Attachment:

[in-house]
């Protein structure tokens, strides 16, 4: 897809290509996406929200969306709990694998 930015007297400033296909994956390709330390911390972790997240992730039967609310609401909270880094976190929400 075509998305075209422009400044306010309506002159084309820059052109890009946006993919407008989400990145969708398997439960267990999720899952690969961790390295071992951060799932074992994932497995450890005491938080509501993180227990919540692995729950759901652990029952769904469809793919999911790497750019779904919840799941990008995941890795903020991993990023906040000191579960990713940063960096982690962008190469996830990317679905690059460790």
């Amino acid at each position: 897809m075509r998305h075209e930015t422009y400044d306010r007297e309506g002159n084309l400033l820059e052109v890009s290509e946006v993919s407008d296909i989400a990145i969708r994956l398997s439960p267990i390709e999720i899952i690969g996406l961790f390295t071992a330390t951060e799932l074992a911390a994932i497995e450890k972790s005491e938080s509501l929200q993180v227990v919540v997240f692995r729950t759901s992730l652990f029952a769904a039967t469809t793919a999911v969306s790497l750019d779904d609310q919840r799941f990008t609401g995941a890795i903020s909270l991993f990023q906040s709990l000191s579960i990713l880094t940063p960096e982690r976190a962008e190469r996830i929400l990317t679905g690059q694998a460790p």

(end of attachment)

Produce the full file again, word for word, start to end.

[in-house]
């Protein structure tokens, strides 16, 4: 897809290509996406929200969306709990694998 930015007297400033296909994956390709330390911390972790997240992730039967609310609401909270880094976190929400 075509998305075209422009400044306010309506002159084309820059052109890009946006993919407008989400990145969708398997439960267990999720899952690969961790390295071992951060799932074992994932497995450890005491938080509501993180227990919540692995729950759901652990029952769904469809793919999911790497750019779904919840799941990008995941890795903020991993990023906040000191579960990713940063960096982690962008190469996830990317679905690059460790």
């Amino acid at each position: 897809m075509r998305h075209e930015t422009y400044d306010r007297e309506g002159n084309l400033l820059e052109v890009s290509e946006v993919s407008d296909i989400a990145i969708r994956l398997s439960p267990i390709e999720i899952i690969g996406l961790f390295t071992a330390t951060e799932l074992a911390a994932i497995e450890k972790s005491e938080s509501l929200q993180v227990v919540v997240f692995r729950t759901s992730l652990f029952a769904a039967t469809t793919a999911v969306s790497l750019d779904d609310q919840r799941f990008t609401g995941a890795i903020s909270l991993f990023q906040s709990l000191s579960i990713l880094t940063p960096e982690r976190a962008e190469r996830i929400l990317t679905g690059q694998a460790p």